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Thursday, July 11, 2013

RENEW's Michael Vickerman Examines Utility Arguments Against Third Party Solar Arrangements

To: Clean Energy Choice Supporters

From: Michael Vickerman

Date:   July 10, 2013

Our grassroots campaign is beginning to catch the attention of utilities. Shortly after one county board passed a resolution in support of Clean Energy Choice, a utility representative contacted a board member and expressed his company's dismay over the vote. This representative said that the reason utilities oppose Clean Energy Choice is that third party arrangements enable customers to use less utility-provided energy, which reduces revenues to utilities. The result is that the fixed costs associated with utility electric service are spread over a smaller rate base, which drives rates higher.

Let's examine this argument in greater depth.

First, the argument can be applied with equal force to customer-owned self-generation. The impact from a rooftop solar electric system to utility revenues is the same no matter who owns the system.  If the solar system results in a 50% reduction in electricity consumed by the customer, that reduction is based on the amount of energy produced by the system relative to the amount of grid-supplied electricity consumed by that customer. The question of who owns the system is immaterial to that calculation.

Of course, the same argument could be levied against energy efficiency. If a retrofit of a building’s lighting system results in a 40% reduction in electricity usage, that reduction would be the same whether the new lights are owned by the building owner or by a third party service provider like Johnson Controls, which is in the business of saving customers money by reducing their consumption of energy. It’s interesting, though, that utilities are careful not to complain about energy efficiency’s impact on their rates, even though a kilowatt-hour (kWh) not consumed as a result of efficiency has the same effect on utility revenues as a kWh produced behind the meter and consumed on site. As with self-generation, the question of who owns the efficient lighting system does not affect the outcome.

Now, if the utilities figure out a way to overcome their basic hang-ups about solar energy, and resolve instead to provide solar-generated kWh to their customers who desire such a service, we wouldn’t be having this argument. There is nothing to prevent a utility from offering a voluntary solar service to customers. This service could be provided to any customer who wants their electricity to come from sunshine, including those who don’t have any access to sunshine on their premises and thus cannot host PV systems themselves. This is one group of potential solar customers that only the local utility can serve in a rate-regulated environment. Remember, a utility can place solar systems anywhere in its distribution system to serve individual customers who are willing to pay for such a service. But they have decided, at least for the time being, to remain fully committed to a fossil fueled future, to the point of obstructing customer efforts to supply themselves with solar energy. In so doing they are walking away from a golden opportunity to serve large subset of customers with solar energy that, due to shading or suboptimal roof orientation or lack of space, cannot be produced on their premises.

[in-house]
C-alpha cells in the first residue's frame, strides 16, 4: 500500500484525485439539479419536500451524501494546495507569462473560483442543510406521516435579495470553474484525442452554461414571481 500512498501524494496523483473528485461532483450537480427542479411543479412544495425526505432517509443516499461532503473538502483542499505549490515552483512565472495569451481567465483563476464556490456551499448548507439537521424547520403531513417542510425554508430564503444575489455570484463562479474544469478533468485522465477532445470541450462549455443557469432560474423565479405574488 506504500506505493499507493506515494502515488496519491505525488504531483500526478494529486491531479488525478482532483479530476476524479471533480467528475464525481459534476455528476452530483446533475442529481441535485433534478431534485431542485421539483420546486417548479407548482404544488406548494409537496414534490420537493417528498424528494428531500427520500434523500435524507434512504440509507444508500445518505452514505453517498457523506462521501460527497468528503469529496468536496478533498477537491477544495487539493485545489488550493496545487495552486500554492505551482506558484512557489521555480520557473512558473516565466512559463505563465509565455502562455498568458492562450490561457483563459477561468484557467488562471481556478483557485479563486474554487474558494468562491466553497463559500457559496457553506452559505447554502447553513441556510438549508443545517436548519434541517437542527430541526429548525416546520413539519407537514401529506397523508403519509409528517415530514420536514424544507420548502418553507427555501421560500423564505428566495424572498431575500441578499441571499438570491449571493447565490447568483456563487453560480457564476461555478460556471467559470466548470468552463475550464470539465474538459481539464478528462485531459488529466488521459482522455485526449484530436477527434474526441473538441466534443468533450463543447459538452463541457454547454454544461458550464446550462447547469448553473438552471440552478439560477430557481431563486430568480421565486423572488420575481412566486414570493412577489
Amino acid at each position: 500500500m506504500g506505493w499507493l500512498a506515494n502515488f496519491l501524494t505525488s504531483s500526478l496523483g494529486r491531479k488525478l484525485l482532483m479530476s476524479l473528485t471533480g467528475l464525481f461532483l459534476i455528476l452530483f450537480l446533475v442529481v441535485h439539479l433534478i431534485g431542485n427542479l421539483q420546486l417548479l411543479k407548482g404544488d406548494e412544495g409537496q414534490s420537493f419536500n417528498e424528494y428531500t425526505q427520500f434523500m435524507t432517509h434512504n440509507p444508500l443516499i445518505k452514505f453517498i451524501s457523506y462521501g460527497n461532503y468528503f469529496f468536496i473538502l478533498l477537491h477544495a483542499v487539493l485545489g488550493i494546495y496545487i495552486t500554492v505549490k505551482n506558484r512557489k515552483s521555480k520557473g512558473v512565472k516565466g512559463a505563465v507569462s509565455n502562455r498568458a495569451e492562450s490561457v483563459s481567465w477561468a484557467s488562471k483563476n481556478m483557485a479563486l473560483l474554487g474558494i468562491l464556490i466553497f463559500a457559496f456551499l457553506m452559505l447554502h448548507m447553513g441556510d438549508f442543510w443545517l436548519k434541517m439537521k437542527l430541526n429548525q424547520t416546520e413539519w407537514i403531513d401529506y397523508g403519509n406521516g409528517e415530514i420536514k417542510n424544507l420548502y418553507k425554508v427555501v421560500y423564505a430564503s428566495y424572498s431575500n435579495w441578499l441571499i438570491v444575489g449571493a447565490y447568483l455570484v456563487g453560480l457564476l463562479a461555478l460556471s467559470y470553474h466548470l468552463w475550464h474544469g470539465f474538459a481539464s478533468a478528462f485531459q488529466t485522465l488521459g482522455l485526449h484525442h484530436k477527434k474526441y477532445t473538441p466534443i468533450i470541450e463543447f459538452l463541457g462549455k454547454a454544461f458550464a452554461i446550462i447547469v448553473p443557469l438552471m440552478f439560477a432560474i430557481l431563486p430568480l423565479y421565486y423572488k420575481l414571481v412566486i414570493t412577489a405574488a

It should be remembered that customers who reduce their consumption of fossil generated electricity through efficiency and on-site renewables furnish fellow utility customers the health and sustainability benefits of clean, non-CO2 producing electricity free of charge. The economic reward to system hosts from these pathways comes from bill savings, nothing more.  If the utilities are willing to engage in a serious discussion on a fair allocation of costs and benefits, they must acknowledge the need to incorporate adverse health and environmental impacts into the cost of electrical service, and not leave that particular tab to taxpayers.    

Summary: the question of system ownership is irrelevant to utility rate impacts.  Energy conservation and on-site generation have the exact same impact on rates. If on-site generation is undesirable from a ratepayer perspective, then so is energy conservation, if we extend the utility argument to its logical end point. And, lest we not forget, third-party contracts for renewable energy fill a void created by utility unwillingness to serve their own customers with clean resources that have demonstrated market appeal.

With each passing day, the battle lines between the solar community and utilities resistant to solar continue to sharpen, as evidenced by the four dispatches below.

Utilities Battle the Inevitable: Rooftop Solar


Beyond the Keystone Pipeline 

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